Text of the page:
By Gillespie, the one who escaped, at Vellore,
|Alone from the row;-- |
Neither he, nor Lord Howe
|Would like to be plagued with a little Bow-wow. |
|No, Tray, we must yield, |
And go further a-field;
|To lay you by Nelson were downright effront'ry;-- |
--We'll be off from the City, and look at the country.
|* See note at end of "The Cynotaph." |
|It shall not be there, |
In that sepulchred square,
|Where folks are interr'd for the sake of the air, |
(Though, pay but the dues, they could hardly refuse
To Tray what they grant to Thuggs, and Hindoos, Turks,
Infidels, Heretics, Jumpers, and Jews,)
|Where the tombstones are placed |
In the very best taste,
At the feet and the head
Of the elegant Dead,
|And no one 's received who's not "buried in lead:" |
For, there lie the bones of Deputy Jones,
Whom the widow's tears, and the orphan's groans
Affected as much as they do the stones
His executors laid on the Deputy's bones;
|Little rest, poor knave! |
Would Tray have in his grave;
Since Spirits, 't is plain,
Are sent back again,
|To roam round their bodies,--the bad ones in pain,-- |
Dragging after them sometimes a heavy jack-chain;
Whenever they met, alarm'd by its groans, his
Ghost all night long would be barking at Jones's.
|Nor shall he be laid |
By that cross Old Maid,
|Miss Penelope Bird,--of whom it is said |
All the dogs in the parish were ever afraid.
|He must not be placed |
By one so strait-laced
|In her temper, her taste, and her morals, and waist. |
For, 't is said, when she went up to Heaven, and St Peter,
|Who happened to meet her, |
Came forward to greet her,
|She pursed up with scorn every vinegar feature, |
And bade him "Get out for a horrid Male Creature!"
So, the Saint, after looking as if he could eat her,
Not knowing, perhaps, very well how to treat her,
And not being willing,--or able,--to beat her,
Sent her back to her grave till her temper grew sweeter,
With an epithet--which I decline to repeat here.
|No,--if Tray were interr'd |
By Penelope Bird,
|No dog would be e'er so be--"whelp" 'd and be--"cur"r'd-- |
All the night long her cantankerous Sprite
Would be running about in the pale moon-light,
Chasing him round, and attempting to lick
The ghost of poor Tray with the ghost of a stick.
|Stay!--let me see!--' |
Ay--here it shall be
|At the root of this gnarled and time-worn tree, |
|Where Tray and I |
Would often lie,
|And watch the bright clouds as they floated by |
In the broad expanse of the clear blue sky,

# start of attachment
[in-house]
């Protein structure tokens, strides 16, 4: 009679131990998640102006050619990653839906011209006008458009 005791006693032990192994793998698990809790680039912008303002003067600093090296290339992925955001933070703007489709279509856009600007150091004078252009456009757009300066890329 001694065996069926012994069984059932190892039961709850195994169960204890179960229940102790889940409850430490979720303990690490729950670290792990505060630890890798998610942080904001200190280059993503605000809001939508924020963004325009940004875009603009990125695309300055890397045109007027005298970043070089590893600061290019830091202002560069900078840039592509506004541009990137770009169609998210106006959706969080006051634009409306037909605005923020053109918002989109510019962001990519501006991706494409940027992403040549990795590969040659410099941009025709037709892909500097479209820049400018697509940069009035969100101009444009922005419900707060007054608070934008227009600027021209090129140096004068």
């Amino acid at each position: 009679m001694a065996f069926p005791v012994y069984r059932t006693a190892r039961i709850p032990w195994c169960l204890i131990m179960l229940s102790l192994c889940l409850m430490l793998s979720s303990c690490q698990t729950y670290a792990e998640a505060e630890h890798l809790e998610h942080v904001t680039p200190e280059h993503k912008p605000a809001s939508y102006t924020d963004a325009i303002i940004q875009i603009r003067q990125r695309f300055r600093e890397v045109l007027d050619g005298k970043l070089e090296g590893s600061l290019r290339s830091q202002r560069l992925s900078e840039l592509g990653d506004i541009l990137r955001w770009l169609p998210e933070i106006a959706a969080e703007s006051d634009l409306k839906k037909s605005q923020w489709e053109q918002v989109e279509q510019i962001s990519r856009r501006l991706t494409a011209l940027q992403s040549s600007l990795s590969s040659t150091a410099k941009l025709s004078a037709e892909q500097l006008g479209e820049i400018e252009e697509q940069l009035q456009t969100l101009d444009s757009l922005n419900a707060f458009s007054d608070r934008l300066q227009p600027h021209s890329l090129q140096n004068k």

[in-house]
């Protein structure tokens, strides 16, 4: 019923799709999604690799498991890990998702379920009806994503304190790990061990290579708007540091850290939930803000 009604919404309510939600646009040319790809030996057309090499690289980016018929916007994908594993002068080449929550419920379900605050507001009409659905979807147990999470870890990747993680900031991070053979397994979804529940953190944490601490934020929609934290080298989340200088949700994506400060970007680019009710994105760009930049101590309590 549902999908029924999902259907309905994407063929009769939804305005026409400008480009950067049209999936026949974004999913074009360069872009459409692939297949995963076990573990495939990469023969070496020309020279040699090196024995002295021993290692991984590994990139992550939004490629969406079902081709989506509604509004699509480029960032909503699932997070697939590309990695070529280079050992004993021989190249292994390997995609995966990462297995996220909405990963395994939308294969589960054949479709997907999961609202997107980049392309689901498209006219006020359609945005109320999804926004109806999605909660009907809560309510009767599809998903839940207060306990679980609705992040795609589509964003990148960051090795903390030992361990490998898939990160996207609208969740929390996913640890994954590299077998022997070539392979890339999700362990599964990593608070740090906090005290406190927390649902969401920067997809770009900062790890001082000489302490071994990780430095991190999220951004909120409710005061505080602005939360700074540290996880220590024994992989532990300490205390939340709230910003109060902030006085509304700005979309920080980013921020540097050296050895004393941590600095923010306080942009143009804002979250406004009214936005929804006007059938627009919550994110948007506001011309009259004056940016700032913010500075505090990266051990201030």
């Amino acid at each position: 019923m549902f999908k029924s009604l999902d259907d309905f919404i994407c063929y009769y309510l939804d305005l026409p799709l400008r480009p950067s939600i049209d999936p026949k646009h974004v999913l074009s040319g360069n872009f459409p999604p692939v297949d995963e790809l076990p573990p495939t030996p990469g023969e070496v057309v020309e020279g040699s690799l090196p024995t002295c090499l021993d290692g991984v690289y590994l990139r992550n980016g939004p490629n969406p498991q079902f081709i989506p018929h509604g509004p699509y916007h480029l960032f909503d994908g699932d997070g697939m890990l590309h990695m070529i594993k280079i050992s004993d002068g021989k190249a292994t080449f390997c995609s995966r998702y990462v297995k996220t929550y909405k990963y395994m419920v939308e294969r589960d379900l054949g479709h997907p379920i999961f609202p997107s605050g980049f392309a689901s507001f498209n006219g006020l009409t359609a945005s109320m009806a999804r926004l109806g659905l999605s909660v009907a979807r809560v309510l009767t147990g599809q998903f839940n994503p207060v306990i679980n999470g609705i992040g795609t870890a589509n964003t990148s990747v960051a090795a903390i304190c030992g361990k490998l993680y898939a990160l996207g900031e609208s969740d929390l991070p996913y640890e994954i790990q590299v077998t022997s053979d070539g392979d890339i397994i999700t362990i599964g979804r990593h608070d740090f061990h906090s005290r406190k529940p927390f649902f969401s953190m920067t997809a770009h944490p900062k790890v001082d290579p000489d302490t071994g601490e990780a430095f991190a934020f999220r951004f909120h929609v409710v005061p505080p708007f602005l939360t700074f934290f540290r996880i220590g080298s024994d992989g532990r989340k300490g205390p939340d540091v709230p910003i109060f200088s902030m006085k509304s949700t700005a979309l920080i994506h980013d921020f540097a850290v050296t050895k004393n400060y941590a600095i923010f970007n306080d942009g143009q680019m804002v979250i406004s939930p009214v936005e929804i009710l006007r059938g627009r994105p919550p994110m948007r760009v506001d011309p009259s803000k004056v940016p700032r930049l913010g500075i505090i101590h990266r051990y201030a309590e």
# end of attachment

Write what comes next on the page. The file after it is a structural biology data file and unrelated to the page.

When the sun was bidding the world good b'ye;
And the plaintive Nightingale, warbling nigh,
Pour'd forth her mournful melody;
While the tender Wood-pigeon's cooing cry
Has made me say to myself, with a sigh,
"How nice you would eat with a steak in a pie!"
|Ay, here it shall be!--far, far from the view |
Of the noisy world and its maddening crew.
|Simple and few, |
Tender and true
|The lines o'er his grave.--They have, some of them, too, |
The advantage of being remarkably new.
In the autumn of 1824, Captain Medwin having hinted that certain beautiful lines on the burial of this gallant officer might have been the production of Lord Byron's Muse, the late Mr. Sydney Taylor, somewhat indignantly, claimed them for their rightful owner, the late Rev. Charles Wolfe. During the controversy a third claimant started up in the person of a soi-disant "Doctor Marshall," who turned out to be a Durham blacksmith, and his pretensions a hoax. It was then that a certain "Doctor Peppercorn" put forth his pretensions, to what he averred was the only "true and original" version, viz.:--
|Not a sous had he got,--not a guinea or note, |
|And he look'd confoundedly flurried,|
|As he bolted away without paying his shot,|
|And the Landlady after him hurried. |
|We saw him again at dead of night, |
|When home from the Club returning; |
|We twigg'd the Doctor beneath the light |
|Of the gas-lamp brilliantly burning. |
|All bare, and exposed to the midnight dews, |
|Reclined in the gutter we found him; |
|And he look'd like a gentleman taking a snooze, |
|With his Marshall cloak around him. |
|"The Doctor's as drunk as the d----," we said, |
|And we managed a shutter to borrow; |
|We raised him, and sigh'd at the thought that his head |
|Would "consumedly ache" on the morrow. |
|We bore him home, and we put him to bed, |
|And we told his wife and his daughter |
|To give him, next morning, a couple of red |
|Herrings, with soda-water.-- |
|Loudly they talk'd of his money that's gone, |
|And his Lady began to upbraid him; |
|But little he reck'd, so they let him snore on |
|'Neath the counterpane just as we laid him. |
|We tuck'd him in, and had hardly done |
|When, beneath the window calling, |
|We heard the rough voice of a son of a gun |
|Of a watchman "One o'clock!" bawling. |
|Slowly and sadly we all walk'd down |
|From his room in the uppermost story; |
|A rushlight we placed on the cold hearth-stone, |
|And we left him alone in his glory!! |